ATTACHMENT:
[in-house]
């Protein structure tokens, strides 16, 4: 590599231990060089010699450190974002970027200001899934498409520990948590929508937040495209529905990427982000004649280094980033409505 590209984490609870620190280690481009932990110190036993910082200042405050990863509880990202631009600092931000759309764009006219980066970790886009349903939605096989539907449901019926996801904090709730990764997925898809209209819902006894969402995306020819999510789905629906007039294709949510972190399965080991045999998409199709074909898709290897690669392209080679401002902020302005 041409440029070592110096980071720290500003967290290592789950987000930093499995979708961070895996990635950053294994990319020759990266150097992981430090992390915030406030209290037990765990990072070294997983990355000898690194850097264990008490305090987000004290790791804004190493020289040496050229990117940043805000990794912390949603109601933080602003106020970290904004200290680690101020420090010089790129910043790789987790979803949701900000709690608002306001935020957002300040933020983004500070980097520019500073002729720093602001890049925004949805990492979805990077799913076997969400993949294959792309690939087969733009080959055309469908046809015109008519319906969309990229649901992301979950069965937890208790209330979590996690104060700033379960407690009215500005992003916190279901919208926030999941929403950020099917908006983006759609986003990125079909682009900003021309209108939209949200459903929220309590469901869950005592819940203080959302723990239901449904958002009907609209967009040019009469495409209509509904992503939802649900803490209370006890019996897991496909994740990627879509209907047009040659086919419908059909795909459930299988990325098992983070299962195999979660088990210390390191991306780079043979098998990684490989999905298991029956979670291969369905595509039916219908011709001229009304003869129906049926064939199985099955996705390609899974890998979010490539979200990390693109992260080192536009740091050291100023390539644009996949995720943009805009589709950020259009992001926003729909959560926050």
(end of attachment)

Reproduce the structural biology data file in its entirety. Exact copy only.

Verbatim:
[in-house]
């Protein structure tokens, strides 16, 4: 590599231990060089010699450190974002970027200001899934498409520990948590929508937040495209529905990427982000004649280094980033409505 590209984490609870620190280690481009932990110190036993910082200042405050990863509880990202631009600092931000759309764009006219980066970790886009349903939605096989539907449901019926996801904090709730990764997925898809209209819902006894969402995306020819999510789905629906007039294709949510972190399965080991045999998409199709074909898709290897690669392209080679401002902020302005 041409440029070592110096980071720290500003967290290592789950987000930093499995979708961070895996990635950053294994990319020759990266150097992981430090992390915030406030209290037990765990990072070294997983990355000898690194850097264990008490305090987000004290790791804004190493020289040496050229990117940043805000990794912390949603109601933080602003106020970290904004200290680690101020420090010089790129910043790789987790979803949701900000709690608002306001935020957002300040933020983004500070980097520019500073002729720093602001890049925004949805990492979805990077799913076997969400993949294959792309690939087969733009080959055309469908046809015109008519319906969309990229649901992301979950069965937890208790209330979590996690104060700033379960407690009215500005992003916190279901919208926030999941929403950020099917908006983006759609986003990125079909682009900003021309209108939209949200459903929220309590469901869950005592819940203080959302723990239901449904958002009907609209967009040019009469495409209509509904992503939802649900803490209370006890019996897991496909994740990627879509209907047009040659086919419908059909795909459930299988990325098992983070299962195999979660088990210390390191991306780079043979098998990684490989999905298991029956979670291969369905595509039916219908011709001229009304003869129906049926064939199985099955996705390609899974890998979010490539979200990390693109992260080192536009740091050291100023390539644009996949995720943009805009589709950020259009992001926003729909959560926050």